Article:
It has not been possible to directly measure or implement these things with a single device until now. Street lights that work at different light colour temperatures are already making their way to our streets. “All of this gives us an opportunity to use lighting for a better evaluation of the light perceived by humans and the environment,” explains Varjas.

The characteristics of new LED light sources and road surfaces used in street lighting have created a conflicting situation with their rapid development, where normative documents evaluating lighting have fallen behind the times in terms of their definitions.

“Lighting solutions used in outdoor lighting, new materials for road surfaces and binders – all of these change the environment in which the light reflected from the road surface is seen by the driver,” Varjas points out. According to him, the quantities that characterise lighting need to be evaluated, designed and measured with modern tools on the right basis.

“Therefore, in the course of scientific research, there was a need to develop a new measurement method that would increase the universality of measurements, significantly reduce the volume of measurement work and ensure significantly greater measurement accuracy, excluding the influence of weather and environmental conditions and extraneous disturbing light,” states Varjas in the summary of his work.

How do you use the new invention?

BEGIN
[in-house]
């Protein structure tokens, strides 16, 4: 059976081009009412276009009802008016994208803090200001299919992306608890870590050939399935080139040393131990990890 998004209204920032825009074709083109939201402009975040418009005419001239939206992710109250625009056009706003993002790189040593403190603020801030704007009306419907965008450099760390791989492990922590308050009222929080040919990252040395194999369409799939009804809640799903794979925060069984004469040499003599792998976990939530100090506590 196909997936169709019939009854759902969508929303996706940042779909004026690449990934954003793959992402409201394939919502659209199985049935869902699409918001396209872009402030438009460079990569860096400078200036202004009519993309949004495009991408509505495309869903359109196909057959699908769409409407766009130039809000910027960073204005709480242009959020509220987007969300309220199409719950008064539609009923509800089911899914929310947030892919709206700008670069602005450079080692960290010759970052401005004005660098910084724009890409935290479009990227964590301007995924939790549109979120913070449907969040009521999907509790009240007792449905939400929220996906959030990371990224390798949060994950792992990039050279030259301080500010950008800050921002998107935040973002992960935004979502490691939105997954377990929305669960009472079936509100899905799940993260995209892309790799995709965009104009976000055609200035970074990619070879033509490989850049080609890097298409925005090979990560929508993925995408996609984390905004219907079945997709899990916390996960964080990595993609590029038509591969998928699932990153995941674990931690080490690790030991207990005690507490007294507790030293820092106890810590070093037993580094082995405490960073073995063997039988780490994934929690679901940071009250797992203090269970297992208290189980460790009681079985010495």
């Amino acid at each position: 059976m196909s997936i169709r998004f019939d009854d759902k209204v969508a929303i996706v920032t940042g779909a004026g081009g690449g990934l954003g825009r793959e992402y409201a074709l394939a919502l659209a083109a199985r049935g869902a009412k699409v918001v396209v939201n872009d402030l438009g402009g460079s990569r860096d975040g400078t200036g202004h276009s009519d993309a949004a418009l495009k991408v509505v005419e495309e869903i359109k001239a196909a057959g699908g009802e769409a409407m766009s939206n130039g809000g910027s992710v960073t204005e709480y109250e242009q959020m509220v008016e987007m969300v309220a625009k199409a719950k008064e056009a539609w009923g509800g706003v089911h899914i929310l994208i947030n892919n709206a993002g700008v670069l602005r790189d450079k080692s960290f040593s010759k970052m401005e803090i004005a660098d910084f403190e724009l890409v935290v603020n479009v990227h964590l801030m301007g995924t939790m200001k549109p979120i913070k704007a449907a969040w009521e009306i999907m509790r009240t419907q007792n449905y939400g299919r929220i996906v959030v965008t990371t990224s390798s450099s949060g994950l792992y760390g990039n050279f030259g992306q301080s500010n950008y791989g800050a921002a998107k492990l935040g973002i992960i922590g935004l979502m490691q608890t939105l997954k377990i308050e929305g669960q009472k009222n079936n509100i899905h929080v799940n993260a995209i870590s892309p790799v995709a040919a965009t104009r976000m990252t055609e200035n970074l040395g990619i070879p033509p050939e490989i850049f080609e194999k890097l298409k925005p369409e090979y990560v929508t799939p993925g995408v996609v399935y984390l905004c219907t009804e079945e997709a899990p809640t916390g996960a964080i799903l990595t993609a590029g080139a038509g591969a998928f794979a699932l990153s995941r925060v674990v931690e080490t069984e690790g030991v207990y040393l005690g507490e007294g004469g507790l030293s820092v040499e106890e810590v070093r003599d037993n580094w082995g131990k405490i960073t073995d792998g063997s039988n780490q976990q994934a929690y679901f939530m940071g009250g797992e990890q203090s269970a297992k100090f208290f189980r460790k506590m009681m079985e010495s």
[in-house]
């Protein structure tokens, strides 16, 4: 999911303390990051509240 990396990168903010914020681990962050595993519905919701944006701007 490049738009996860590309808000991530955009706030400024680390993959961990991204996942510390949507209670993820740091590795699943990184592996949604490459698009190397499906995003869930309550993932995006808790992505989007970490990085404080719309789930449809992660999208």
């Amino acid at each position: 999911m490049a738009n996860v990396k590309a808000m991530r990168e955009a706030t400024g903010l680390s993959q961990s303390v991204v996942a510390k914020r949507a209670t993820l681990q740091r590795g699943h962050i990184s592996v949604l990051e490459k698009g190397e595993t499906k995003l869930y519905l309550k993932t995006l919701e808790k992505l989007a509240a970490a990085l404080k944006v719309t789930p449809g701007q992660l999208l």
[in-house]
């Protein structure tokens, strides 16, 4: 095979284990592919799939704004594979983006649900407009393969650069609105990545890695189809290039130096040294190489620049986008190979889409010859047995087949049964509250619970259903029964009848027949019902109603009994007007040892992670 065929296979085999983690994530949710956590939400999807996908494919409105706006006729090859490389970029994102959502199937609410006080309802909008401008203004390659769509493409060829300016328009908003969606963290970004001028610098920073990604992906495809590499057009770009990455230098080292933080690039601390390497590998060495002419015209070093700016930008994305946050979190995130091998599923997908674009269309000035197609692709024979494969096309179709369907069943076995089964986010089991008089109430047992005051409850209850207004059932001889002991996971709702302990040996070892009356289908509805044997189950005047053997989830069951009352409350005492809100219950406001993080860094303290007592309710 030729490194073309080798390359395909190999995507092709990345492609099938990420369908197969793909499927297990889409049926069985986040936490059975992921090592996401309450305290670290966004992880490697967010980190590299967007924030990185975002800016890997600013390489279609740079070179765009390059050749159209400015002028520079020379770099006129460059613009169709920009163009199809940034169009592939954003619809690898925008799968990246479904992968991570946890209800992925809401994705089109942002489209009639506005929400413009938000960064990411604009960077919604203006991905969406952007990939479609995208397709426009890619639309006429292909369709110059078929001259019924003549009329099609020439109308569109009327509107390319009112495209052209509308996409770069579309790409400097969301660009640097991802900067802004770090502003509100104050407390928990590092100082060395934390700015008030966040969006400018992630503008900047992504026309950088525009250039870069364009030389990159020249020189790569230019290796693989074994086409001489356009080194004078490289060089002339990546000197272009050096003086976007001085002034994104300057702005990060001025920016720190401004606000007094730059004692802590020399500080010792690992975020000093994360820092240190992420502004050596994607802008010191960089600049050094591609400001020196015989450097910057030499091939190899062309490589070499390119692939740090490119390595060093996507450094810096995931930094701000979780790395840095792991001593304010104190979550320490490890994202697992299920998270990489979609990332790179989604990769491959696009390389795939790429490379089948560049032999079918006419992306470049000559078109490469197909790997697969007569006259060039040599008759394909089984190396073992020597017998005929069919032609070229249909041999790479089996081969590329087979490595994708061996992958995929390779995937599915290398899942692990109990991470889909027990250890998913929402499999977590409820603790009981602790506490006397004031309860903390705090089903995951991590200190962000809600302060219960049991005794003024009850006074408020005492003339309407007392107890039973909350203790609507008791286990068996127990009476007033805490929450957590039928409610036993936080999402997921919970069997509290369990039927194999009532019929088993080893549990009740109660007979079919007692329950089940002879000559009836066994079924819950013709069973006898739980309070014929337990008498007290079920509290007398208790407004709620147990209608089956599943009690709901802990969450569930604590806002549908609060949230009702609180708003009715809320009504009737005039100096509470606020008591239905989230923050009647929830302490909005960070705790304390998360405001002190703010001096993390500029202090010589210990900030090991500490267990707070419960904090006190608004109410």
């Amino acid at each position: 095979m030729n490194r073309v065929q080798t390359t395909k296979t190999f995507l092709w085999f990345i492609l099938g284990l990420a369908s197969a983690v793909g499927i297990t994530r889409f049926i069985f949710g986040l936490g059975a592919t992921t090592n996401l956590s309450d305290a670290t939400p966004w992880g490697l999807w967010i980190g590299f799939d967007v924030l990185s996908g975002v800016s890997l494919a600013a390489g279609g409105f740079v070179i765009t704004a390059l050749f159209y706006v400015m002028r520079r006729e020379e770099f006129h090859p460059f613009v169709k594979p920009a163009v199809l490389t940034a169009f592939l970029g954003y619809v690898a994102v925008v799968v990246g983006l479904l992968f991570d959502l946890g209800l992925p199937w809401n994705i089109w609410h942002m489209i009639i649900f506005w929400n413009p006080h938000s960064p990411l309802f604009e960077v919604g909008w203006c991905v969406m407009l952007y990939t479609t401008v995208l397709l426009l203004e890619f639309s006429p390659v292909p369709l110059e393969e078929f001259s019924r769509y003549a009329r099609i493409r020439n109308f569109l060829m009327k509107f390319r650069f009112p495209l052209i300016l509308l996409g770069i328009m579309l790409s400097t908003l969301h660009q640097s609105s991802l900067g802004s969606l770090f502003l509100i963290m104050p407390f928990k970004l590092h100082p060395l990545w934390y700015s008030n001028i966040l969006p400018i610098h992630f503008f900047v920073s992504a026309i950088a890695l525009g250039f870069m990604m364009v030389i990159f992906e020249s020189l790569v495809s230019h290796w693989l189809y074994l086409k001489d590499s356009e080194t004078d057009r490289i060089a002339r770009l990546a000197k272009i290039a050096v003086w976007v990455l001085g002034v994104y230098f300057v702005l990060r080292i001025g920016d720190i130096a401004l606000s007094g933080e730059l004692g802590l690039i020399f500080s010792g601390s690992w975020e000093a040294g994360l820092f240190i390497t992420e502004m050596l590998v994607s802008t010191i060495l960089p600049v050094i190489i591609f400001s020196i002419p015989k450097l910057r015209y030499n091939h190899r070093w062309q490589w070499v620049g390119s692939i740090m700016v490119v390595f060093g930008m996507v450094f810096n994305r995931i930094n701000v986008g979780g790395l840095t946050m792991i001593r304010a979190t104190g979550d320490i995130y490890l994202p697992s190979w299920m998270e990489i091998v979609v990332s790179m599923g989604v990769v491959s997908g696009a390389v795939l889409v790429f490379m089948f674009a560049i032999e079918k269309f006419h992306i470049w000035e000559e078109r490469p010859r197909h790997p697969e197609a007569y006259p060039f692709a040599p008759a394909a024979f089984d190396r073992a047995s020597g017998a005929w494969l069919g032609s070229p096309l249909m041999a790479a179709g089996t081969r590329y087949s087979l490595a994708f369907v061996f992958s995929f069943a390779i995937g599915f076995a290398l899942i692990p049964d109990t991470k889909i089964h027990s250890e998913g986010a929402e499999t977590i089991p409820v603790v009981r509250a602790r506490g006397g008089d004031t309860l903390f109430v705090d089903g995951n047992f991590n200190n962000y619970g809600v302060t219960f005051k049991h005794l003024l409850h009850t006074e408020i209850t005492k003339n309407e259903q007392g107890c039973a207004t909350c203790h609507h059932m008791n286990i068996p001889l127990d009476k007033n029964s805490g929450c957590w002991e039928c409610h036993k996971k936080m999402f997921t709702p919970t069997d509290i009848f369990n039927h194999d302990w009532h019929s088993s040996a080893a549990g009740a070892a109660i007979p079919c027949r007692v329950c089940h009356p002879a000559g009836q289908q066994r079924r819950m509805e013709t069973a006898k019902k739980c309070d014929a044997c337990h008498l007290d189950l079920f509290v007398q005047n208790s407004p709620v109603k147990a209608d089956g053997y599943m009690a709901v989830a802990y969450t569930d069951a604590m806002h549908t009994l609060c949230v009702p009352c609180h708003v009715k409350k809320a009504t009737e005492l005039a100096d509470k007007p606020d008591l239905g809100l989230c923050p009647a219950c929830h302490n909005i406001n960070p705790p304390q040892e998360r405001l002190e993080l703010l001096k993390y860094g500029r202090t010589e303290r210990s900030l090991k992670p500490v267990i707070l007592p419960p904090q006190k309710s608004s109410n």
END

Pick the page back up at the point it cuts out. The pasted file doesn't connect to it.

A more accurate and faster assessment is carried out as follows. First, the values characterising the lighting illuminance induced by the lighting installations as a result of the application of the measurement method and the measuring tool are imitated. These values are taken as reference values.

Then, based on the reference values, the values of the quantities characterising the light reflection of the road surfaces can be estimated from many different surfaces including asphalt and concrete and for the various additives used in them.

Finally, the application of the device considers the effect of the spectral composition of the visible light when estimating the light reflected from the surface. That allows us to propose safer and more efficient solutions for the traffic environment.

The proportion of variables affecting measurements is now smaller.

Varjas emphasises that both analysis and classification of measurement uncertainty factors were done for the existing measurement methods. The new methodology allows us to reduce the influence of variables on measurement results as much as possible. Thus, the uncertainty of the road surface lighting measurement results is significantly reduced.

The innovative solution described and analysed in the doctoral thesis enables significantly higher measurement accuracy. As a result, the measurement uncertainty drops from the current 40-50 percent to 10 percent.

Due to its ease of use and higher measurement accuracy, the practical value of the new method and device lies in the possibility of using them, especially for light technical measurements, in accredited measurement laboratories whose measurement operations, including measurement uncertainty, are subject to heightened requirements.

“Research continues, as new lamps with adjustable characteristics are still being introduced in outdoor lighting. The first of these have already arrived in Tartu’s street lighting for testing,” says Varjas.

The translation of this article from Estonian Public Broadcasting science news portal Novaator was funded by the European Regional Development Fund through Estonian Research Council.